Who produces knowledge? And for whom?

The fifth section of the Driving the Human Opening Festival critically engaged with the production and distribution of knowledge.

The Driving the Human Opening Festival graphics, by Studio Yukiko.

The creation, dissemination, and consumption of information has reached unprecedented levels. With political and economic powers exerting huge influence on the scope and content of the circulating information, the gap between the content and the actual facts and fundamental knowledge is growing. It used to be said that knowledge is power, but today information is power. How can we turn this around and distribute messages with factual content and generate valuable knowledge?

Moderator Barbara Kiolbassa introduced the fifth section of the Driving the Human Opening Festival, dedicated to the theme of Knowledge, alongside her co-moderator Julien McHardy, who informed the audience that 15% of the entire historical human experience belongs to the people alive in 2020, breathing and producing knowledge. The section began with a statement by philosopher Isabelle Stengers, recorded in French with English subtitles, in which she discussed the urgencies of our time and her own vision on what drives “us” humans. Stengers stated that the primary force that drives or motivates us is our ability to think. She also mentioned in her statement other thinkers like Gilles Deleuze and Donna Haraway, who’ve reflected on certain feelings that inhabit us like shame, opposition, or guilt. The Belgian philosopher demonstrated what the current global pandemic taught us: that we are not well equipped to face what was anticipated and announced.


The statement was followed by the panel discussion introduced and moderated by design sociologist Michael Kaethler, with panelists Indy Johar, architect and co-founder of oo (projectoo.cc), and Sarat Maharaj, Professor of Visual Art and Knowledge Systems at Lund University and Malmö Art Academy. They explored, during their discussion, the theme of Knowledge and how to retool the language frames around knowing, thinking and consciousness. They answered questions like what does it mean to “know”? What material or social forms need to be reconsidered for altering our knowledge landscape? Is there a knowledge crisis? The audience was invited to actively participate and join the discussion by asking questions to the panelists on the Driving the Human Telegram Group.  The section ended with a screening of Karrabing Film Collective’s 2018 film The Mermaids, or Aiden in Wonderland.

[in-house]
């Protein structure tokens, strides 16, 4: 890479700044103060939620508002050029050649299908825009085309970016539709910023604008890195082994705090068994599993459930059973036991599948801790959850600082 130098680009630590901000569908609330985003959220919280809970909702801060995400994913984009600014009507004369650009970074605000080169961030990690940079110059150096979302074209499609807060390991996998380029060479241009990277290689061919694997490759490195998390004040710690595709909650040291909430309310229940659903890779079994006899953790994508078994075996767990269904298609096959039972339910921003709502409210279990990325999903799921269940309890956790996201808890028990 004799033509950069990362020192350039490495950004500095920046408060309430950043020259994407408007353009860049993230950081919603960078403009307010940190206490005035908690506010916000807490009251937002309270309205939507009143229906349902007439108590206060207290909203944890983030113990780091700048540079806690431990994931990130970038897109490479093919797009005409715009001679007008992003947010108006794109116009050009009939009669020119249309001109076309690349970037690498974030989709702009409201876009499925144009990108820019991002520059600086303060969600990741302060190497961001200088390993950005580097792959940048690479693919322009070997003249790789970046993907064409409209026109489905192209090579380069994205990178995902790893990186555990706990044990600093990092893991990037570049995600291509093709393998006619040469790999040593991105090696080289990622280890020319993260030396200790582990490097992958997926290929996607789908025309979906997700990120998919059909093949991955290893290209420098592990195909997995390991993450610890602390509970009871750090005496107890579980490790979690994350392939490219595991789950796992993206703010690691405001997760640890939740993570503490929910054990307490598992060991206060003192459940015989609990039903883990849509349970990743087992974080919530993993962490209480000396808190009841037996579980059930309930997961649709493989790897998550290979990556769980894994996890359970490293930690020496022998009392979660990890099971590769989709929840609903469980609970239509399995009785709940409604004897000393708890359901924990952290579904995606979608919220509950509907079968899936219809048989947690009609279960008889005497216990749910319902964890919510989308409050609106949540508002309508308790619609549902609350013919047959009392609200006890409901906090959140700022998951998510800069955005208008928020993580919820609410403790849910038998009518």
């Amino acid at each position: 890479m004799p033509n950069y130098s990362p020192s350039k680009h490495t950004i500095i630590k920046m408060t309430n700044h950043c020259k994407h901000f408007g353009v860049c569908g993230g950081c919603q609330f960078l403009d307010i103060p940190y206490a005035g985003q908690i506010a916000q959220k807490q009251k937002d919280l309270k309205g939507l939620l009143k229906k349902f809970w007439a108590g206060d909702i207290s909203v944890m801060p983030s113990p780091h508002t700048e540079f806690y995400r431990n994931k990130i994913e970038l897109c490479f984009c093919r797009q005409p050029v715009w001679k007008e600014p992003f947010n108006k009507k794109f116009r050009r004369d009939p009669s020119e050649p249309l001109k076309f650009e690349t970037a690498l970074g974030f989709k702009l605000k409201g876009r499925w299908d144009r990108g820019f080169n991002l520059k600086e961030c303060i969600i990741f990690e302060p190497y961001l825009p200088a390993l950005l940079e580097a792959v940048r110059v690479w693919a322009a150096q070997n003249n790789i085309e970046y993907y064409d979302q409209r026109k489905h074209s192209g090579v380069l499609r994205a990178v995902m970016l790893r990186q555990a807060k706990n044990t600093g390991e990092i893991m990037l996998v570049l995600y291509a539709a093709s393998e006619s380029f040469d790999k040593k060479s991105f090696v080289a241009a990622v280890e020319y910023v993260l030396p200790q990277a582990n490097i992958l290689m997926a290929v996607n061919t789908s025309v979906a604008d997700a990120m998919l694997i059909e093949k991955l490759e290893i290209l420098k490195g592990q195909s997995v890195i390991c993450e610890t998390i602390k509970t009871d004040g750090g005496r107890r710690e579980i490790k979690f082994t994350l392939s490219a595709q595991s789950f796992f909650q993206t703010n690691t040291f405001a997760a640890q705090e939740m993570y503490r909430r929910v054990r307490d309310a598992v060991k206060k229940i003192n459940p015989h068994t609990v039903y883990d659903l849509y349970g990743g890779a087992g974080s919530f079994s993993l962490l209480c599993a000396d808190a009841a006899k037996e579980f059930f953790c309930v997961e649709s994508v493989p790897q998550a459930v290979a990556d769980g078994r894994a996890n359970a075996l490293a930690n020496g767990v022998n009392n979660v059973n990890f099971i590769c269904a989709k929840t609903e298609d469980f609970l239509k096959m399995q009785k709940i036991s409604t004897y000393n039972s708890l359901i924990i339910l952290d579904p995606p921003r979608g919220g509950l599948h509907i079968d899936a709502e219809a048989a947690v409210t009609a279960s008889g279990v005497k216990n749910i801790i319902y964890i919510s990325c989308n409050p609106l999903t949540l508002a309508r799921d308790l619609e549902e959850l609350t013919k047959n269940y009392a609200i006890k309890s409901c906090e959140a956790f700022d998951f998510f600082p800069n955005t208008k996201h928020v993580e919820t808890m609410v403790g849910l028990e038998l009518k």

“Only in a redescription of describing what it means to be human, do we redefine our relationship and our obstruction or comprehension of the world” –Indy Johar

If you were inspired by these ideas and would like to be part of the Driving the Human project, we encourage you to apply to our Open Call and send us your proposals for shaping sustainable and collective futures until April 9, 2021.